Friday, August 29, 2008

Why I started playing D&D again

In 2000, Wizards of the Coast released the third edition of Dungeons & Dragons. For me, it was completely unexpected. Unlike those who were keeping up with the role-playing game industry, I hadn’t prowled the internet for news about the latest products. I just didn’t care. Every once in a while I would visit Steve Jackson’s website and shop for GURPS source books. Not because I was actually playing RPGs anymore. It was partly because I wanted to study RPG rules with the intention of applying some of the concepts to computer video games.

I wasn’t interested at all in anything pertaining to D&D. I had heard no news about the third edition until I noticed the rule books sitting on the shelf at the book store. Just for the heck of it, I bought all three books. I was actually impressed with the new changes. But, alas, I had absolutely no one to play with. These books were merely an intellectual curiosity for me.

I was completely oblivious to the dire controversies surrounding the third edition of D&D that were being discussed on the internet. I would merely chuckle at the occasional person I would meet that complained about how the third edition had “ruined D&D forever.” I couldn’t really debate the issue because I had never actually played the new version of the game.

When I noticed that an introductory “basic” boxed set was for sale, I bought it with the intention of trying it out with some of my friends. The rules were presented in a simple manner with a series of short adventures. It would be a while before I met up with any interested players.

What really brought me back to the life of a pulp fantasy tabletop adventure gamer was not anyone I met, something I saw on TV, or something I read on the internet. It was actually a comic. A badly drawn comic book. This was unusual because really good art is what primarily attracts me to comic books. (I don’t like superhero comic books so don’t ask me about those. I like the kind of stuff you’d see in Heavy Metal Magazine.) One day, around the year 2002, I noticed a comic book titled, Knights of the Dinner Table.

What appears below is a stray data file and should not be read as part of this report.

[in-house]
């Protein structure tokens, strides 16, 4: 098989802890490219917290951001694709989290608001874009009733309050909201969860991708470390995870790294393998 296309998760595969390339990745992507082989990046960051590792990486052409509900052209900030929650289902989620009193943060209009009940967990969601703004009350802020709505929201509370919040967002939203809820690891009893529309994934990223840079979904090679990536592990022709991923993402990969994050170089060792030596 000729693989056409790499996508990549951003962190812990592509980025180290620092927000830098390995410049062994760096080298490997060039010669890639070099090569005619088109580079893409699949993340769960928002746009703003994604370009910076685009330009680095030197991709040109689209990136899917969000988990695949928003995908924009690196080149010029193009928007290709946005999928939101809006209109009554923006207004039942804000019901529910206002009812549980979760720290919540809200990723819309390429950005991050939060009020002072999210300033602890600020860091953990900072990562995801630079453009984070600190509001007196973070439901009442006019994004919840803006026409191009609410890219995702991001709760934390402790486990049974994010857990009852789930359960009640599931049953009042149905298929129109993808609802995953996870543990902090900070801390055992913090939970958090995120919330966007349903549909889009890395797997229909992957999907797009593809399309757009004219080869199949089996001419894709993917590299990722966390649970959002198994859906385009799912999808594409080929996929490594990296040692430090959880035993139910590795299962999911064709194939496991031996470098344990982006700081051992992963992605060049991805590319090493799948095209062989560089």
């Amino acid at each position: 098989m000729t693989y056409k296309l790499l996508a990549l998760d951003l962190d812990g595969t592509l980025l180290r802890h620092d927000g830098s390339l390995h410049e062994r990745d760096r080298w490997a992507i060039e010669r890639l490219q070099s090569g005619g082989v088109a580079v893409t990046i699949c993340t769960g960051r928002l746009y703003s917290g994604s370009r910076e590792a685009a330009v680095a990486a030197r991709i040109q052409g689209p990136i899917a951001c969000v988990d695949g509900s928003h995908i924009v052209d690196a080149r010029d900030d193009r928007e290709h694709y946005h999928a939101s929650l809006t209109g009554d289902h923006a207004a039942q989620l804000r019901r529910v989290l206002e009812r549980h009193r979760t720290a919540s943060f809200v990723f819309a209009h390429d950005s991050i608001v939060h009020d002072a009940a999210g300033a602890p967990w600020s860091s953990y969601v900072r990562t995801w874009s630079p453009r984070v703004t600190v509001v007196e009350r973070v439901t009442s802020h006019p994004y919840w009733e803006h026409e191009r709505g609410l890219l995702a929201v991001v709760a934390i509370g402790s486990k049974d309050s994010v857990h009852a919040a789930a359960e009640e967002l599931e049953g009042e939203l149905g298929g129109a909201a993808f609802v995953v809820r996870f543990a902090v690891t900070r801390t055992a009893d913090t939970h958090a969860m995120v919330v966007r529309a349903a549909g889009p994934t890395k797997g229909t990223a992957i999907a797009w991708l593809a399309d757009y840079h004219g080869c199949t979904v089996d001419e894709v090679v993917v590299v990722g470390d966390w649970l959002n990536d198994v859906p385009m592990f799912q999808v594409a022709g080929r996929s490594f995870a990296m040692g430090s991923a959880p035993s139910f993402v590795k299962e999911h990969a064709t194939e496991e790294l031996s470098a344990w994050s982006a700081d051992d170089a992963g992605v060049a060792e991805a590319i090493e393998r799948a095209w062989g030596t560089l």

Knights of the Dinner Table is a comic strip that started in 1990. Most of the stories take place at a dinning room table where a group of players are playing a fictional game that is obviously just like D&D. It’s just them, sitting around talking about what is happening in their game. For gamers, KotDT is hilarious and is packed with inside jokes that only gamers would understand. This strip rose to prominence in Dragon magazine and eventually became it’s own comic book. But it’s latest incarnation is actually more of a comic magazine because it contains just as many articles as it does comic strip material. And after almost 18 years, the quality of the artwork has not improved in the slightest. But illustration is not important in this case. It’s the story. With a smile on my face, I read the adventures of B.A. and his group of players humorously scheme and argue at the table.

I eventually started buying the comic book every month. And I also realized that I missed playing D&D. I had abandoned the game years ago. I realized that I longed for the days of hack-and-slash gaming. My heart melted with nostalgia. KotDT took me back to those days of slaying orcs and looting their gold. Kicking goblin ass! Falling into pit traps! Solving riddles and making maps. Torches burning out and getting eaten by a grue. With each new issue of the comic, I realized how much I missed those Saturday afternoons spent in the World of Greyhawk. I wanted to play D&D again. I wanted to dungeon crawl!

As I had mentioned in a previous article, I had all but given up on gaming because of the preparation and storytelling skills that were involved. I didn’t know it at the time, but KotDT was a turning point in my life.

No comments: